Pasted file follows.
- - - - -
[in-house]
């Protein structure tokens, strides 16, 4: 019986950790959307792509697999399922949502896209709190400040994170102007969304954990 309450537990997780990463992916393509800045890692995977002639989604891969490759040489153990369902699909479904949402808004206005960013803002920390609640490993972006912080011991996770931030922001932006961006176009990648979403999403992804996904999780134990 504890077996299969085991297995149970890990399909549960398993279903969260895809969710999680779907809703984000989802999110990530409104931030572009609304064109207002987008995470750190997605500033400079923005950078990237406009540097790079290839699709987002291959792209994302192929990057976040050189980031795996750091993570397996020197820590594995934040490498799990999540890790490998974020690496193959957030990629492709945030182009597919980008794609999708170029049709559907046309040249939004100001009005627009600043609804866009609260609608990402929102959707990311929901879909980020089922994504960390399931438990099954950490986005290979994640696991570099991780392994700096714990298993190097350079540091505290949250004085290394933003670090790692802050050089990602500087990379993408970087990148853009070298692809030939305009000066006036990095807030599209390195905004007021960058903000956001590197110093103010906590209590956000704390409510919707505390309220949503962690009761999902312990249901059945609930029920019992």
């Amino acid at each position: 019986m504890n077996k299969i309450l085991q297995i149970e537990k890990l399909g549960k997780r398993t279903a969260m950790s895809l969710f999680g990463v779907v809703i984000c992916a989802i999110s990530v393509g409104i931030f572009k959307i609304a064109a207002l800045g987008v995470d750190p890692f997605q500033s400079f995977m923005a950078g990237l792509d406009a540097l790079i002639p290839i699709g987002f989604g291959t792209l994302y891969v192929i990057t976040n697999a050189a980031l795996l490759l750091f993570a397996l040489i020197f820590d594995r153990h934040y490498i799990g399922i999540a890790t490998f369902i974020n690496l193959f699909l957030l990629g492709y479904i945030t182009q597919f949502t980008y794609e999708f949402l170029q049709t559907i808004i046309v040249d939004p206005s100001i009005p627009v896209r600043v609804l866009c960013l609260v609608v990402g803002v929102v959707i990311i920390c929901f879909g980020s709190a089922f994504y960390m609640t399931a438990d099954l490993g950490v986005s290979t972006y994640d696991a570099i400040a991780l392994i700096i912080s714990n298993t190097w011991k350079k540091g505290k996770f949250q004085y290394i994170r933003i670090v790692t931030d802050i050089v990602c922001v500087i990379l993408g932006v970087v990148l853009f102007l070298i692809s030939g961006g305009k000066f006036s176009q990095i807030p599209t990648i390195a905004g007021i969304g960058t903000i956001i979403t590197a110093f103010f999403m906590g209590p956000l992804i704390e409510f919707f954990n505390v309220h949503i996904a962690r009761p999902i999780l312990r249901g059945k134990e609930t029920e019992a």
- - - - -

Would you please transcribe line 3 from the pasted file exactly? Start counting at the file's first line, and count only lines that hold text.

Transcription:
């Amino acid at each position: 019986m504890n077996k299969i309450l085991q297995i149970e537990k890990l399909g549960k997780r398993t279903a969260m950790s895809l969710f999680g990463v779907v809703i984000c992916a989802i999110s990530v393509g409104i931030f572009k959307i609304a064109a207002l800045g987008v995470d750190p890692f997605q500033s400079f995977m923005a950078g990237l792509d406009a540097l790079i002639p290839i699709g987002f989604g291959t792209l994302y891969v192929i990057t976040n697999a050189a980031l795996l490759l750091f993570a397996l040489i020197f820590d594995r153990h934040y490498i799990g399922i999540a890790t490998f369902i974020n690496l193959f699909l957030l990629g492709y479904i945030t182009q597919f949502t980008y794609e999708f949402l170029q049709t559907i808004i046309v040249d939004p206005s100001i009005p627009v896209r600043v609804l866009c960013l609260v609608v990402g803002v929102v959707i990311i920390c929901f879909g980020s709190a089922f994504y960390m609640t399931a438990d099954l490993g950490v986005s290979t972006y994640d696991a570099i400040a991780l392994i700096i912080s714990n298993t190097w011991k350079k540091g505290k996770f949250q004085y290394i994170r933003i670090v790692t931030d802050i050089v990602c922001v500087i990379l993408g932006v970087v990148l853009f102007l070298i692809s030939g961006g305009k000066f006036s176009q990095i807030p599209t990648i390195a905004g007021i969304g960058t903000i956001i979403t590197a110093f103010f999403m906590g209590p956000l992804i704390e409510f919707f954990n505390v309220h949503i996904a962690r009761p999902i999780l312990r249901g059945k134990e609930t029920e019992a």